June 2019 Julie’s review of Refugee, by Alan Gratz

Refugee

This is the 2019 Saratoga Reads! Junior book. I was following 3 voices (all from different decades and countries) through their harrowing escape, frantic homelessness, and eventual heartbreaking disillusionment over leaving the homeland for a “better place”.  The thing is, it’s really hard to keep switching voices with every new chapter and try to be reunited with the compelling journey from 15 pages ago. I mean, whenever I’m 150 pages into a book and then realize I should’ve kept a notebook….I start thinking, “Wait a minute. Shouldn’t the author help me to NOT NEED a notebook? Is that great writing if I’m so easily sidetracked by the other 2 stories?” Also, this book just HAD to get political. It kind of takes away from the impact when you can smell an agenda, doesn’t it? Nonetheless, I felt a great deal of empathy for the refugee children and found it easy to mourn/rejoice right along with them.

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May 2019 Julie’s review of Echo, by Pam Munoz Ryan

Image result for echo by pam munoz ryan

You’ll have a case of the feels before this VERY LONG book is over.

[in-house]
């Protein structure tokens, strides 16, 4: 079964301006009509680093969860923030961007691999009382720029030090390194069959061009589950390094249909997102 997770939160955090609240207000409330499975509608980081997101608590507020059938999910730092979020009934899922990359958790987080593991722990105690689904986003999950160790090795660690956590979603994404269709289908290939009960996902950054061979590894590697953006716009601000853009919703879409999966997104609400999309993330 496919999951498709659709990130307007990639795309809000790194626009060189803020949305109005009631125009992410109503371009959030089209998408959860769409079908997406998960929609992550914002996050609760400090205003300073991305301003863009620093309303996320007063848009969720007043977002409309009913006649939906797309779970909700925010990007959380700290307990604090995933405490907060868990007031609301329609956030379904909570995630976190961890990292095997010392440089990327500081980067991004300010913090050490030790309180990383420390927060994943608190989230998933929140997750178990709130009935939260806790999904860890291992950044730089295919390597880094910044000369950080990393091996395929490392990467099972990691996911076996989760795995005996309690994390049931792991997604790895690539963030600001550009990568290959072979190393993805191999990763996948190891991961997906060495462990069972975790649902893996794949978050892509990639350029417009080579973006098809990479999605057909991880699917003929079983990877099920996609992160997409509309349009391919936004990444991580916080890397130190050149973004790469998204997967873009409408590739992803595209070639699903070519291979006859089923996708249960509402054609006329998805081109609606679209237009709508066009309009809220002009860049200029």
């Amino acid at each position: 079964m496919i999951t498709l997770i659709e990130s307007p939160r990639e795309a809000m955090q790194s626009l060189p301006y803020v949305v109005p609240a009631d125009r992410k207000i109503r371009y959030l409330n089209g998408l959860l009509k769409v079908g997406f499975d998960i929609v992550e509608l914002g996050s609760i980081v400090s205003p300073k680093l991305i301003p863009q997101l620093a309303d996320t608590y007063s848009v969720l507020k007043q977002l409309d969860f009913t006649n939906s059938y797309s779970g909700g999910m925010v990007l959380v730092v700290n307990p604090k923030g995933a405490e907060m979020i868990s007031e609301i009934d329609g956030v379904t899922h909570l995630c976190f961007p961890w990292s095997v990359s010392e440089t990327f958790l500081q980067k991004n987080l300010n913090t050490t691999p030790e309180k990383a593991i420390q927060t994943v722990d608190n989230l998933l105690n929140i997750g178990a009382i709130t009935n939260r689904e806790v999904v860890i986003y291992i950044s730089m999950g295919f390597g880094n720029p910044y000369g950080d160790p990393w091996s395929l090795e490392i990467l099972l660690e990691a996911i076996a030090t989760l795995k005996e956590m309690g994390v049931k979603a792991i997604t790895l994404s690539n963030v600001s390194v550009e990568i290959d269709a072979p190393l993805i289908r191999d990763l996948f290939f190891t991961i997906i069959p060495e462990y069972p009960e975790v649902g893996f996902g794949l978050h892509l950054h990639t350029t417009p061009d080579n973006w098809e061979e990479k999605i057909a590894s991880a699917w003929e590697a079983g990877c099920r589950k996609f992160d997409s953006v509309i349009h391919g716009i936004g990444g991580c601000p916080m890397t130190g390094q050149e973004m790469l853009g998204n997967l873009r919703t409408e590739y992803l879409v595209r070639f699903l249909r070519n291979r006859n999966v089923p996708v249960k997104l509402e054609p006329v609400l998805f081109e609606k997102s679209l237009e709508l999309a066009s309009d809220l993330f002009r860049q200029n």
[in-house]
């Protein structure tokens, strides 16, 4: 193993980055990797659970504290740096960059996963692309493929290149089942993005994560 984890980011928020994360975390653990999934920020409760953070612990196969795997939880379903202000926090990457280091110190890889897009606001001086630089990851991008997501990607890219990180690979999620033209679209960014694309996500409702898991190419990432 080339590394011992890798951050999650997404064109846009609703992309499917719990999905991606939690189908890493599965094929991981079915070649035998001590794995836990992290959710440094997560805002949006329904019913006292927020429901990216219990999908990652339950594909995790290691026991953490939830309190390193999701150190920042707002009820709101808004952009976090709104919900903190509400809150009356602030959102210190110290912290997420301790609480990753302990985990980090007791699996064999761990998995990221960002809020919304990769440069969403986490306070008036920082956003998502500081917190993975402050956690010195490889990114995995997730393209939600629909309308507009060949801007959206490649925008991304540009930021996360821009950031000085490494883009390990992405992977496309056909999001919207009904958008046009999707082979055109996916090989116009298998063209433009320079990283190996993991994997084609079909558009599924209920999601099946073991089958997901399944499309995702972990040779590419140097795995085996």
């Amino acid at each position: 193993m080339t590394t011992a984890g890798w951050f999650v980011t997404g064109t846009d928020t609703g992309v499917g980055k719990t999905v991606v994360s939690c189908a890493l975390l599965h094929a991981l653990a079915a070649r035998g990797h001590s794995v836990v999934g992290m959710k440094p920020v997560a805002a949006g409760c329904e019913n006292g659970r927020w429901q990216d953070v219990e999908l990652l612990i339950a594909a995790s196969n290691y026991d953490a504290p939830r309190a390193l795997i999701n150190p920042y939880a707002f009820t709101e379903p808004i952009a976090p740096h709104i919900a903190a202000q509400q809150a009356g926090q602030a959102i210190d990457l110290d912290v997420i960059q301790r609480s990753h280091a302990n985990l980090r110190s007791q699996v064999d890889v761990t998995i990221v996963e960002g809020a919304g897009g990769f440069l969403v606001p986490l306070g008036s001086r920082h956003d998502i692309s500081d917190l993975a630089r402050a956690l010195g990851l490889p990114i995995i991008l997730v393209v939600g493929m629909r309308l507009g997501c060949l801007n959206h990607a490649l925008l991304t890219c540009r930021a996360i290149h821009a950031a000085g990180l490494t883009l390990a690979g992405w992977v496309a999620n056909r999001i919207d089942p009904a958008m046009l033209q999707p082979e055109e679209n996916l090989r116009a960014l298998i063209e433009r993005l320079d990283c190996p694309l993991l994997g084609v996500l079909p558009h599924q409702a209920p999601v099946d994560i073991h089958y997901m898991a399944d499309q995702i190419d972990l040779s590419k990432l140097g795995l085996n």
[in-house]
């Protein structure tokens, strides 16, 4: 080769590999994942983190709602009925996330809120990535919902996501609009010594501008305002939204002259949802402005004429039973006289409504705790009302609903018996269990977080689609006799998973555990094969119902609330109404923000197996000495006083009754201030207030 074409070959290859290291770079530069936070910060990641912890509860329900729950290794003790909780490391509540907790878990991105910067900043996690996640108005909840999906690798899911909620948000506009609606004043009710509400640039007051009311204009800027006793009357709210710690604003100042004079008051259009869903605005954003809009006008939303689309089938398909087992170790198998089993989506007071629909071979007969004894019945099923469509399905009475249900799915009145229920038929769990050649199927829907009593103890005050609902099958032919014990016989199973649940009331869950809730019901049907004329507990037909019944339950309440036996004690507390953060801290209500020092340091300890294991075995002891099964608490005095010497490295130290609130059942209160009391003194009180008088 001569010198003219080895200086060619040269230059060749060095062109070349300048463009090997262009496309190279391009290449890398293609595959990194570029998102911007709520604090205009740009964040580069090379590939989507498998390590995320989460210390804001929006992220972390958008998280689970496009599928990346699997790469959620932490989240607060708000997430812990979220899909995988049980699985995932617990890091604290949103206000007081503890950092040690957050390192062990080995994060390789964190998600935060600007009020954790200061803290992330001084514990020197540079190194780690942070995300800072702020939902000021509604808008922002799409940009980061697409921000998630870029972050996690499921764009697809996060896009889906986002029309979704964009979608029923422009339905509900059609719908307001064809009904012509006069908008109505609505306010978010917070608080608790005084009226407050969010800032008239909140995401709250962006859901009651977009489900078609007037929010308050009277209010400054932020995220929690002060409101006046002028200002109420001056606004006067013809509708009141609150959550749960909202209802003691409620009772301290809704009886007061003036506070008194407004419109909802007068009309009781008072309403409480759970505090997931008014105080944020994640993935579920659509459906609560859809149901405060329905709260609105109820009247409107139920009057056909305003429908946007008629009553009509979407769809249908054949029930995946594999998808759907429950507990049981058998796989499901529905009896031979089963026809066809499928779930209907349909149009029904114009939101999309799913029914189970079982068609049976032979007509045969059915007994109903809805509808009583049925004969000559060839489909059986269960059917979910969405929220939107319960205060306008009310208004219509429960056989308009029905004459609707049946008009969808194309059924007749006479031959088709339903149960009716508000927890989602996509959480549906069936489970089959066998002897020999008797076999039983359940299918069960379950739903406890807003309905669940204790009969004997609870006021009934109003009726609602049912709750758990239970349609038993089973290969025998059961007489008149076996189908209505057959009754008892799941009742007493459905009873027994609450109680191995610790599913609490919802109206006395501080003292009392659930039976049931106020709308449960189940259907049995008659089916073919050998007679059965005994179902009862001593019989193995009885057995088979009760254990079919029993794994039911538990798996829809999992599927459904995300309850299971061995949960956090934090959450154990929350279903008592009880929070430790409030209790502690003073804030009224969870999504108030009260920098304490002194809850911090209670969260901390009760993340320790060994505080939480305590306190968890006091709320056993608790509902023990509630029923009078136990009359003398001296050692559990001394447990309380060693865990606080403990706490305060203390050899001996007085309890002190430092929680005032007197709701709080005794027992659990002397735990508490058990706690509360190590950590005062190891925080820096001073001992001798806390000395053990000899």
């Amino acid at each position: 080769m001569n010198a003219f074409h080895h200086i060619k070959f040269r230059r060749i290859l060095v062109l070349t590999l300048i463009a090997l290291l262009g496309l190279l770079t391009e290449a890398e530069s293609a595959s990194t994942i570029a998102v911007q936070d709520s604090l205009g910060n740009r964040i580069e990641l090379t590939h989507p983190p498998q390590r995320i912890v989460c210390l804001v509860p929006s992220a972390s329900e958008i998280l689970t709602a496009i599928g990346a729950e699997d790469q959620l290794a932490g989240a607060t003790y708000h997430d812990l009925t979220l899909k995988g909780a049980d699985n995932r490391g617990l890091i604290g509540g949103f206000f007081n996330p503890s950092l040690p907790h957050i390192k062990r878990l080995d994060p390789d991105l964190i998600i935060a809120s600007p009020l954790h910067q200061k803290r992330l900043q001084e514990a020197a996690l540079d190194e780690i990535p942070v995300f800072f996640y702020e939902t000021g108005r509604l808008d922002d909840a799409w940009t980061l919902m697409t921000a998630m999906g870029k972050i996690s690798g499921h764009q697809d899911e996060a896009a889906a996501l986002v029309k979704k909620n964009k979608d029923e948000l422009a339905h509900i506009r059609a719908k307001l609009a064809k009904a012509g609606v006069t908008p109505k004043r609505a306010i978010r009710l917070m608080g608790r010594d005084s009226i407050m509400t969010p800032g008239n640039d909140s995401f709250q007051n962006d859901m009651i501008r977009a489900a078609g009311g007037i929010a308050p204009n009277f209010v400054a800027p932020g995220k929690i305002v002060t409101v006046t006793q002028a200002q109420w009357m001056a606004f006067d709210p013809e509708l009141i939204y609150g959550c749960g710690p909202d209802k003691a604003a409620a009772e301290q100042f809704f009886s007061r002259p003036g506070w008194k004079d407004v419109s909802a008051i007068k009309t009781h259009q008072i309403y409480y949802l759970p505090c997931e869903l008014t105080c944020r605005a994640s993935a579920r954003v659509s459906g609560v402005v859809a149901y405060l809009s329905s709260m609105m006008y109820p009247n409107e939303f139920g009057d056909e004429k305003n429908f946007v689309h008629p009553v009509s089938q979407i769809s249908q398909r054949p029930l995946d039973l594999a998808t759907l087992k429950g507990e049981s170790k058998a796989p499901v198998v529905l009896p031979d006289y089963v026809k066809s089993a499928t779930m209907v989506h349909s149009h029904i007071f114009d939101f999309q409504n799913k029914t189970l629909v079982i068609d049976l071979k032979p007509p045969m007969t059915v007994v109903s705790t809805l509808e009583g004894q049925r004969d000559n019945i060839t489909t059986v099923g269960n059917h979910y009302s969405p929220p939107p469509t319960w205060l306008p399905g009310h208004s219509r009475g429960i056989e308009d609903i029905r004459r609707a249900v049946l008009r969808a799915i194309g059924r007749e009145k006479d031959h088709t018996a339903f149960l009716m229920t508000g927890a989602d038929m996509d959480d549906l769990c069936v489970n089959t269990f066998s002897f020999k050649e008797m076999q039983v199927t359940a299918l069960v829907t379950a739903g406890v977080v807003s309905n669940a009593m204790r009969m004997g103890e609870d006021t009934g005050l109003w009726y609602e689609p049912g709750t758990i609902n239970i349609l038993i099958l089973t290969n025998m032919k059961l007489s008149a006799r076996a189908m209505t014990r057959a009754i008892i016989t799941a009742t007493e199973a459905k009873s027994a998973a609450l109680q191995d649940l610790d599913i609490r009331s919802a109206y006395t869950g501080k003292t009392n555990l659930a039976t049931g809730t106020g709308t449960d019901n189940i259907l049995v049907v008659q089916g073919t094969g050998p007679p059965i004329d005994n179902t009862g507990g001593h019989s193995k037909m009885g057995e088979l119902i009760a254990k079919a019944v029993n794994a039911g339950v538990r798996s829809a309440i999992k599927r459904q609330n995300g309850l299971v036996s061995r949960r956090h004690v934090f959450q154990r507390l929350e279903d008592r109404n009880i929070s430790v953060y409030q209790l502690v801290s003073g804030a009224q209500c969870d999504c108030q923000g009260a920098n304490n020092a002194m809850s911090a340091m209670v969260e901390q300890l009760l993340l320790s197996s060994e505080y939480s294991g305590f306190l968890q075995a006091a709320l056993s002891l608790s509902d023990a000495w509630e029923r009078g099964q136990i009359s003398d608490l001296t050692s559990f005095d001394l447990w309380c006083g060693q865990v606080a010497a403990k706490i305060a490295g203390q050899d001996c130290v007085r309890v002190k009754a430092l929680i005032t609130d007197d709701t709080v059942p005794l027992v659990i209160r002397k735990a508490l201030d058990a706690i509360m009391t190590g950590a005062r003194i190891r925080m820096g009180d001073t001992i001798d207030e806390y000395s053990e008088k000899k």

The harmonica is what links these 3 stories together, so here is an amazing video:

A noteworthy quote from this book is:

“Your fate is not sealed. Even in the darkest night, a star will shine, a bell will chime, a path will be revealed.”

This 585 page book was actually 3 books in one.  After reading the first story, I was determined to close the book and give up because it just felt like all my hopes were dashed.  So glad I stayed with it!!! You will be, too!

May 2019 Julie’s review of Raymie Nightingale, by Kate DeCamillo

 

 

Image result for book cover Raymie Nightingale

My reaction to finishing the book was:

One theme song for this book might be:

One character who would have fit perfectly in this book is:

Image result for honey boo boo

So, here’s the scoop: While this book wasn’t horrible, I certainly had higher expectations considering how much I have enjoyed this author’s other work.  Turns out it was kind of  “meh”.  Short chapters, easy to turn the pages, just didn’t really have a hook that makes you need to figure out how it will all come together. Swing and a miss on this one, Kate DeCamillo.